Emile Zola’s ‘J’ac­cuse…!’ let­ter is printed

The Globe and Mail (Prairie Edition) - - NEWS - – Ian Mor­fitt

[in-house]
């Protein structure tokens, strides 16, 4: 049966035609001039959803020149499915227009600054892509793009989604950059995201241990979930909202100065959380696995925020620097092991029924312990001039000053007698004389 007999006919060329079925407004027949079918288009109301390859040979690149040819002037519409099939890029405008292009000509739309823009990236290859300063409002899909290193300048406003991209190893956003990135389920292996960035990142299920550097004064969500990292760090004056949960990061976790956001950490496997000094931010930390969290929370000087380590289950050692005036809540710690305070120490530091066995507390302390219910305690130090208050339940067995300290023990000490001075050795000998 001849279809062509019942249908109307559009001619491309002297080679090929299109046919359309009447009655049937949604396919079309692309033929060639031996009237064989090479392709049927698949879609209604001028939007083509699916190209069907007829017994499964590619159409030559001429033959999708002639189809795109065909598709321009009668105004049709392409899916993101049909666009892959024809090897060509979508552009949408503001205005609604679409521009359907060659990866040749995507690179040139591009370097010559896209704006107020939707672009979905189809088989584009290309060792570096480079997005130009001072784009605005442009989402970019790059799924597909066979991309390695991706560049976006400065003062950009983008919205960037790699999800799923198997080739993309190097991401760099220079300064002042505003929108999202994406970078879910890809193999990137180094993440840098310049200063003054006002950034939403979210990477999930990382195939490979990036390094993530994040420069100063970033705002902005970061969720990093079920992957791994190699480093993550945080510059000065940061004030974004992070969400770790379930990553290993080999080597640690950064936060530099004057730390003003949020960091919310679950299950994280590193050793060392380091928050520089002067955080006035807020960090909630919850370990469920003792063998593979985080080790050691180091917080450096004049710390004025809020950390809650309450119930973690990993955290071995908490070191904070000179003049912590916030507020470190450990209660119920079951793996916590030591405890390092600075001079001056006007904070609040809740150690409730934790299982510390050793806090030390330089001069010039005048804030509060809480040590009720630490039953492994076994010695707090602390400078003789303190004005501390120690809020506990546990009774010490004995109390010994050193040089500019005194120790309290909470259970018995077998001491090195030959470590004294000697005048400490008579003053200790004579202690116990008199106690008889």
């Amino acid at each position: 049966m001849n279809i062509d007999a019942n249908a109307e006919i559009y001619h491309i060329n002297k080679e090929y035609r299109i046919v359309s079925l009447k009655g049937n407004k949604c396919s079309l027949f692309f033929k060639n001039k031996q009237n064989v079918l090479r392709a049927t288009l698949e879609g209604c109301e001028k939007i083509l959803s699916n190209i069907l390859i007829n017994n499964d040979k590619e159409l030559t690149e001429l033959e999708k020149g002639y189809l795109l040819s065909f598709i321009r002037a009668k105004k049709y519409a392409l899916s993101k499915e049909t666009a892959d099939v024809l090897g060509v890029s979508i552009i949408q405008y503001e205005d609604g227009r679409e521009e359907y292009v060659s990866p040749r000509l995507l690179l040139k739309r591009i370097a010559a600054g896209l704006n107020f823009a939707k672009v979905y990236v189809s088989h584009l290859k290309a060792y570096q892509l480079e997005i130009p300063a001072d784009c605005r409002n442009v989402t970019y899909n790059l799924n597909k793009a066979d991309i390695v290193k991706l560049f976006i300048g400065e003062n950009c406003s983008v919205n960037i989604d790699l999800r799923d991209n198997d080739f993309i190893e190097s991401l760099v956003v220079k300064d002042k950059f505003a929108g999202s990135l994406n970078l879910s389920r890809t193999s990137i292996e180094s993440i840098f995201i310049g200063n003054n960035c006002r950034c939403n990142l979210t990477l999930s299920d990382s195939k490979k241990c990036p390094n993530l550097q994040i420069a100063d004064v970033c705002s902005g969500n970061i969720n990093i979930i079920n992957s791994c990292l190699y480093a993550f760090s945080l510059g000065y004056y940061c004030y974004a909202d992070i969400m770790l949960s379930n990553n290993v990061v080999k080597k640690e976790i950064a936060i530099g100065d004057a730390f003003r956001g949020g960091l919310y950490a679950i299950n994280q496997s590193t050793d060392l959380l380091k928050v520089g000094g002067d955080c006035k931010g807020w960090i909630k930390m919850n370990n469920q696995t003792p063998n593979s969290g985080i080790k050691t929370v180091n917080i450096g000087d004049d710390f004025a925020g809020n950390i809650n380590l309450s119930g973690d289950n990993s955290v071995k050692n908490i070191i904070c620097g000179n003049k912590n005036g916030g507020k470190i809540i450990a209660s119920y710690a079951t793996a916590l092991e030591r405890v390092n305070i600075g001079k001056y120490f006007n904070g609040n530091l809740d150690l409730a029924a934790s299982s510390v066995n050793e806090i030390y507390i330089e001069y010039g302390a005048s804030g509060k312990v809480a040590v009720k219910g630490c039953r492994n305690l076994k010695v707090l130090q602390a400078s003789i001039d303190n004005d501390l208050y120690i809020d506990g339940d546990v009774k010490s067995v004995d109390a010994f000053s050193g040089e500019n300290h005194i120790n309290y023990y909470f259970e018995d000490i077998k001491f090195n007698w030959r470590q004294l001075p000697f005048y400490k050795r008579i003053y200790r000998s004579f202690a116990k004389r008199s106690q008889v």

Jan. 13, 1898 J’ac­cuse…! The head­line ap­peared in large bold type on the front page of France’s L’Aurore on this day. In an open let­ter ad­dressed to the French Pres­i­dent, cel­e­brated writer Emile Zola railed against the trumped-up trea­son charges and con­vic­tion of army of­fi­cer Al­fred Drey­fus. Zola hoped his let­ter would bait au­thor­i­ties into su­ing him for li­bel so that he could ex­pose the anti-Semitism and cor­rup­tion of the court-mar­tial. They did. He lost the case, and fled to Eng­land, while Drey­fus was trans­ported to the no­to­ri­ous Devil’s Is­land and placed in soli­tary con­fine­ment. In 1906, the ver­dict was an­nulled and Drey­fus pro­claimed in­no­cent. The army took al­most a cen­tury from his con­vic­tion to do the same. In 1995, it pub­licly ad­mit­ted the Drey­fus af­fair was a “mil­i­tary con­spir­acy” based on false ev­i­dence against an “in­no­cent man.”


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